Searching over 5,500,000 cases.


searching
Buy This Entire Record For $7.95

Download the entire decision to receive the complete text, official citation,
docket number, dissents and concurrences, and footnotes for this case.

Learn more about what you receive with purchase of this case.

United States v. Cheff

United States District Court, E.D. Michigan, Southern Division

May 2, 2019

UNITED STATES OF AMERICA, Plaintiff,
v.
JEREMIAH CHEFF - D1, Defendant.

          OPINION AND ORDER GRANTING GOVERNMENT'S MOTION IN LIMINE TO EXCLUDE REFERENCE TO DEFENDANT'S POST-INDICTMENT TAX DEPOSITS (ECF NO. 93)

          LINDA V. PARKER U.S. DISTRICT JUDGE

         Defendant Jeremiah Cheff (“Defendant”) was charge by indictment with sixty counts of failing to account for and pay over payroll taxes, in violation of 26 U.S.C. § 7202; one count of corruptly endeavoring to obstruct the due administration of the Internal Revenue Laws, in violation of 26 U.S.C. § 7212(a); and, three counts of willful failure to file Forms 1040 for tax years 2013 through 2015, in violation of 26 U.S.C. § 7203. (ECF No. 93 at 2, PgID 420.)

         Presently before the Court is the Government's Motion in Limine to Exclude Reference to Defendant's Post-Indictment Tax Deposits. (ECF No. 93.) The Government contends that references to Defendant's post-indictment tax deposit of $43, 627.65 should be excluded at trial because it is not relevant to his failure to account for and pay over payroll taxes. (Id. at 3-4, PgID 421-22.) Also, the Government argues that any probative value is substantially outweighed by the confusion this evidence would cause to the jury. (Id.)

         In response, Defendant contends that this evidence is relevant to his intent to commit the charged crimes-intent being a requisite element of all charges against him. Additionally, Defendant argues that the evidence is probative to the issue of whether his failure to make required tax payments pre-indictment were due to a lack of sufficient funds, and whether such a lack of funds was due to voluntary and intentional acts.[1] (ECF No. 97 at 2, PgID 471.) Accordingly, the admissibility of the contested evidence turns on its relevancy.

         To be admissible, evidence must be relevant, that is, its probative value must not be substantially outweighed by the risk of unfair prejudice. Fed.R.Evid. 401, 402 & 403. The Defendant contends that the contested evidence is relevant to his defense theory; this theory, however, has been categorically rejected. “[T]he basis for Poll's creation of an additional element was effectively overruled by [the Supreme Court in] Pomponio.” United States v. Easterday, No. CR-05-00150- CRB, 2007 WL 2023500, at *2 (N.D. Cal. July 12, 2007). To establish willfulness, the Government need only prove a voluntary, intentional violation of a known legal duty. See, e.g., United States v. Powell, 955 F.2d 1206, 1210 (9th Cir.1992) (“ ‘Willfulness' in the context of criminal tax cases is defined as a ‘voluntary, intentional violation of a known legal duty' . . . [It] need not include bad faith or bad purpose.”) (citation omitted).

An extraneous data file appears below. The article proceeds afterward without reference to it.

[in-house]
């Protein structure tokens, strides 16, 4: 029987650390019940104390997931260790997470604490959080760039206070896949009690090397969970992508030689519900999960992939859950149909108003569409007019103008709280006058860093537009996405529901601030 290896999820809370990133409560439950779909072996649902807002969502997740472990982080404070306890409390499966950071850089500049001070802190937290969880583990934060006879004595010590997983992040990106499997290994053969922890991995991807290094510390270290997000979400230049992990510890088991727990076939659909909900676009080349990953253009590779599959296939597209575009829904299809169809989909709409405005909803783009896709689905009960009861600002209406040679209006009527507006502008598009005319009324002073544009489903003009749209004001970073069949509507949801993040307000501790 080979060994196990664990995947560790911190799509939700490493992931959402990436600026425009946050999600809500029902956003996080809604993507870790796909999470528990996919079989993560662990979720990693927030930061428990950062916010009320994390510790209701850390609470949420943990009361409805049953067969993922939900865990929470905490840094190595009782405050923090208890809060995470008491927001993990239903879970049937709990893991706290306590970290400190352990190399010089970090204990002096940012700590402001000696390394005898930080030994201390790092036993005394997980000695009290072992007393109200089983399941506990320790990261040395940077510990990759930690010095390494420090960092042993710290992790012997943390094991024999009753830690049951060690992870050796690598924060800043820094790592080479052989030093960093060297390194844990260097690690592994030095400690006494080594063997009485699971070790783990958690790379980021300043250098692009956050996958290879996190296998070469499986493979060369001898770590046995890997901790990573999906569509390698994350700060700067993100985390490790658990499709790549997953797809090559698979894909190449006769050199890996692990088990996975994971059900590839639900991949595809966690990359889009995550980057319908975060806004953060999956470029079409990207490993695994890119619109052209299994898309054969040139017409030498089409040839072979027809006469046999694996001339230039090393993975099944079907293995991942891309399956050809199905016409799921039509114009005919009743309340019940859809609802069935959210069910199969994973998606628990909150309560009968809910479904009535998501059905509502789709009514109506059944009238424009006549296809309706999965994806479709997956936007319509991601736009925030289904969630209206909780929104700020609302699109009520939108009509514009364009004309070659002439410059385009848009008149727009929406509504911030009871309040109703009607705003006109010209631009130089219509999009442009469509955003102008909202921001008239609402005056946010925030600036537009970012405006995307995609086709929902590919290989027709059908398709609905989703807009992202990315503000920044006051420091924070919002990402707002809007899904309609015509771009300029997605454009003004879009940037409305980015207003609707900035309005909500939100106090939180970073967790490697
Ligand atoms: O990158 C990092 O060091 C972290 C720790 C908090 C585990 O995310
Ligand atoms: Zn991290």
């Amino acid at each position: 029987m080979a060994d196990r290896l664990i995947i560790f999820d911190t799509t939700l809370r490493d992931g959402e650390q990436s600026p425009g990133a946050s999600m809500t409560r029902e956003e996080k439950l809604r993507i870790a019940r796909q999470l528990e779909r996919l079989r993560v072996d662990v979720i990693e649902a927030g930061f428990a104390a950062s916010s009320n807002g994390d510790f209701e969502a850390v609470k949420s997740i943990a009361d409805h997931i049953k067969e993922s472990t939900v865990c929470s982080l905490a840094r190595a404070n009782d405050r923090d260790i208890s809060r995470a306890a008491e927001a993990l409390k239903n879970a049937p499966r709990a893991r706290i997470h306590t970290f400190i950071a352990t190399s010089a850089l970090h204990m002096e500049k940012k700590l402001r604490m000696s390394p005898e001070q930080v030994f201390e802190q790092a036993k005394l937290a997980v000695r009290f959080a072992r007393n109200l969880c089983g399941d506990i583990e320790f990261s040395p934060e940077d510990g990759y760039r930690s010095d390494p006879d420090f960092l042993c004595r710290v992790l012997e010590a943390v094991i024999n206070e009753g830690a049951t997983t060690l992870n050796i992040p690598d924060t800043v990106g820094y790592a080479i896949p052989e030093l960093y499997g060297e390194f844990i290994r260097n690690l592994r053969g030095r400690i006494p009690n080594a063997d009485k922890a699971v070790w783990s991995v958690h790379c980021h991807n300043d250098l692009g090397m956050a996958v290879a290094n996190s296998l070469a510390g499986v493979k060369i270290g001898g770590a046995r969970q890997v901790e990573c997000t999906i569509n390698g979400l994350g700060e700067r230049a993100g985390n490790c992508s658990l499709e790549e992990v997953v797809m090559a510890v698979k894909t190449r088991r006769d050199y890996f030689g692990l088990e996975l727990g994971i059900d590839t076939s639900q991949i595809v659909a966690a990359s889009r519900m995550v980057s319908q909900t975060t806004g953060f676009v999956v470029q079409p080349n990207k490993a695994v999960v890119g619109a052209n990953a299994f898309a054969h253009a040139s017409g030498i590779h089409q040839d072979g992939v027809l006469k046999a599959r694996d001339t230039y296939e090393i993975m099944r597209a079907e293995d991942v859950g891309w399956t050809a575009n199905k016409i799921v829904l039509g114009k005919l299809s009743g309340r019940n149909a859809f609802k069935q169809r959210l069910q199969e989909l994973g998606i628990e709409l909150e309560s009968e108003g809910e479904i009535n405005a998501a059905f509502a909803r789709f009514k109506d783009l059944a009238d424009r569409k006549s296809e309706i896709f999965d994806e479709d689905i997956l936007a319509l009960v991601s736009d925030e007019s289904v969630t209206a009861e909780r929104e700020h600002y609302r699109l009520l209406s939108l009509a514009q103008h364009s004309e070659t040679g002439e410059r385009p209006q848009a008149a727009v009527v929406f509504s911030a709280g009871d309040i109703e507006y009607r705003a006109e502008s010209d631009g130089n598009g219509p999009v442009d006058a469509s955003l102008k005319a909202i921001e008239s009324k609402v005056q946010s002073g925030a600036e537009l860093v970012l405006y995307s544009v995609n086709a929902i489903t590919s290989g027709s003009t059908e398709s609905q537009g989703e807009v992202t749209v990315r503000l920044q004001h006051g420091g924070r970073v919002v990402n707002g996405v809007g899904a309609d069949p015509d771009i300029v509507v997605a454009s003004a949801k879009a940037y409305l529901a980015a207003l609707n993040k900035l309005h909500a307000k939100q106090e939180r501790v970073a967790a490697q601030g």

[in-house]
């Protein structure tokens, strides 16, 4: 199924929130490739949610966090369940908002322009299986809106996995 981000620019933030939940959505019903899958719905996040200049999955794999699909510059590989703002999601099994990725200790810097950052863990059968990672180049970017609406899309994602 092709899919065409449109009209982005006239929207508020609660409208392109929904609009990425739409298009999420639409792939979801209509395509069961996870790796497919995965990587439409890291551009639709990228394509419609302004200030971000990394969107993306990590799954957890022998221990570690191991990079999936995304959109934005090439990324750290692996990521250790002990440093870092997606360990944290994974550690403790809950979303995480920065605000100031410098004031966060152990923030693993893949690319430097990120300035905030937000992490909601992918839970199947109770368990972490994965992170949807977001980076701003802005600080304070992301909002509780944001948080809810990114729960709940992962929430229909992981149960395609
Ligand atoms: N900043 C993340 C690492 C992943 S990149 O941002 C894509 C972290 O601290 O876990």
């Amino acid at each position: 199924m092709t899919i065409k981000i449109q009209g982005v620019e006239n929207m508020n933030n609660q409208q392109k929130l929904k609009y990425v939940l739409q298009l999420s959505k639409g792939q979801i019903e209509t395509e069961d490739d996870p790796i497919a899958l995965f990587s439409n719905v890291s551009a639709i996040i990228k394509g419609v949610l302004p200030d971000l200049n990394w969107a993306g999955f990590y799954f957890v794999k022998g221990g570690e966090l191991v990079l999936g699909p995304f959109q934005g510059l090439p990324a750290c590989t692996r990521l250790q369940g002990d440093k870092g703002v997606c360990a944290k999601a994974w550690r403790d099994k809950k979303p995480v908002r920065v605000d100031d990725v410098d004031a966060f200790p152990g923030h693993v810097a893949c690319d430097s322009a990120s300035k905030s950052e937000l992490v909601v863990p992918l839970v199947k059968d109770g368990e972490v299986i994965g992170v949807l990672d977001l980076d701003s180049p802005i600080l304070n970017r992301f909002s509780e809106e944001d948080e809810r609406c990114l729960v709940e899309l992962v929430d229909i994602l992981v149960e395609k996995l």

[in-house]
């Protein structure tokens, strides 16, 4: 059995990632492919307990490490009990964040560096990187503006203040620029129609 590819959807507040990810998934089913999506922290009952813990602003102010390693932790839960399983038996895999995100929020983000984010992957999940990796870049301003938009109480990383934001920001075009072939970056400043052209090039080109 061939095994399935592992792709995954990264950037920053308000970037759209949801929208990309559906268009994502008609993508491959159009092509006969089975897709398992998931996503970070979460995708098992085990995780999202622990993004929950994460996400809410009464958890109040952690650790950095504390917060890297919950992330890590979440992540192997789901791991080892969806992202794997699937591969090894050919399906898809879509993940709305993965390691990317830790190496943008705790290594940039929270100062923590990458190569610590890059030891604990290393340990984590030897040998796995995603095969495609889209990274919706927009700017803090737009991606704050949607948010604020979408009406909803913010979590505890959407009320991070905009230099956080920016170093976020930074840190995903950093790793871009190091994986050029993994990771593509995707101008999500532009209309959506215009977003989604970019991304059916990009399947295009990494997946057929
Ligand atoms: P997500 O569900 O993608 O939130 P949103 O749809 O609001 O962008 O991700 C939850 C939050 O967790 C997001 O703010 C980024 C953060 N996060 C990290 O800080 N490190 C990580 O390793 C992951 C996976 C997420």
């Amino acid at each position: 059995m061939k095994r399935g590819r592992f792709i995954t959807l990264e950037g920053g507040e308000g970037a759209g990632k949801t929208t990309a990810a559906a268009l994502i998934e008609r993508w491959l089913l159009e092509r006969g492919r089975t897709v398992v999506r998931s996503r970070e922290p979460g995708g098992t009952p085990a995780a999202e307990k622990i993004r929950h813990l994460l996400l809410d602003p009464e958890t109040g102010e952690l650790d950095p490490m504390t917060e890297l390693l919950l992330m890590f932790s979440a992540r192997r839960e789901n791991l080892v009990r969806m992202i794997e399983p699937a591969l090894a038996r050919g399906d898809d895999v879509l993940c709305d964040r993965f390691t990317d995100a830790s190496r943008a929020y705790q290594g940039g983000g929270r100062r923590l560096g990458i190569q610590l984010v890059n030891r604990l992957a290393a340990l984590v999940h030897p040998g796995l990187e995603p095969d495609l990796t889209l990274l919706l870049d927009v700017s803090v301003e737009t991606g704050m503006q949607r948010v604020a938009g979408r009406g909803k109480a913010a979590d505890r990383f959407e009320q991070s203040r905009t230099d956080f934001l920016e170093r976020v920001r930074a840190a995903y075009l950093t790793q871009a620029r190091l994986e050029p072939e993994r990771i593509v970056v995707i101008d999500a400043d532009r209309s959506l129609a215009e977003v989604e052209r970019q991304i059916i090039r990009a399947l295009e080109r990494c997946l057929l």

Defendant's post-indictment tax payment is an act committed long after his alleged crimes and indictment and, therefore, is not relevant. See, e.g., United States v. Ross, 626 F.2d 77, 81 (9th Cir. 1980) (“conduct of defendant in the years subsequent . . . was not relevant to the charge that defendant had willfully failed to file tax returns”); see also United States v. Pang, 362 F.3d 1187, 1194 (9th Cir. 2004) (affirming district court's ruling that excluded evidence of belated tax payments while on trial for tax evasion); United States v. Daniels, No. 16-6331, 699 Fed.Appx. 469, 474 (6th Cir. June 27, 2017) (unpublished) (“intending to pay tax liability in the future does not vitiate willfulness under [tax evasion]”). All other evidence Defendant referenced in his motion[2] concerning his state of mind and actions at the time of the alleged crimes are clearly relevant to his willfulness and can be offered to the jury. The Court, however, finds that Defendant's post- indictment tax payment is irrelevant to his pre-indictment willfulness, and any reference to such at trial shall be excluded.

         Accordingly, IT IS ORDERED, that the Government's Motion in Limine to Exclude Reference to Defendant's Post-Indictment Tax Deposits (ECF No. 93) is GRANTED.

         IT IS SO ORDERED.

---------

Notes:

[1] Defendant cites U.S. v. Poll, which states “[t]o establish willfulness in failing to pay over taxes . . . [the] government must establish . . . that at the time payment was due [the] taxpayer possessed sufficient funds to enable him to meet his obligation or that the lack of sufficient funds on such date was . . . the result of a voluntary and intentional act . . . .” (ECF No. 97 at n. 2, PgID472 (citing United States v. Poll, 521 F.2d 329 (9th Cir. 1975), superseded by rule as stated in United States v. Easterday, No. CR-05-00150-CRB, 2007 WL 2023500, at *2 (N.D. Cal. July 12, 2007).)

[2] Defendant is not excluded from presenting evidence regarding the financial struggles of his business, his state of mind, and his actions during the relevant ...


Buy This Entire Record For $7.95

Download the entire decision to receive the complete text, official citation,
docket number, dissents and concurrences, and footnotes for this case.

Learn more about what you receive with purchase of this case.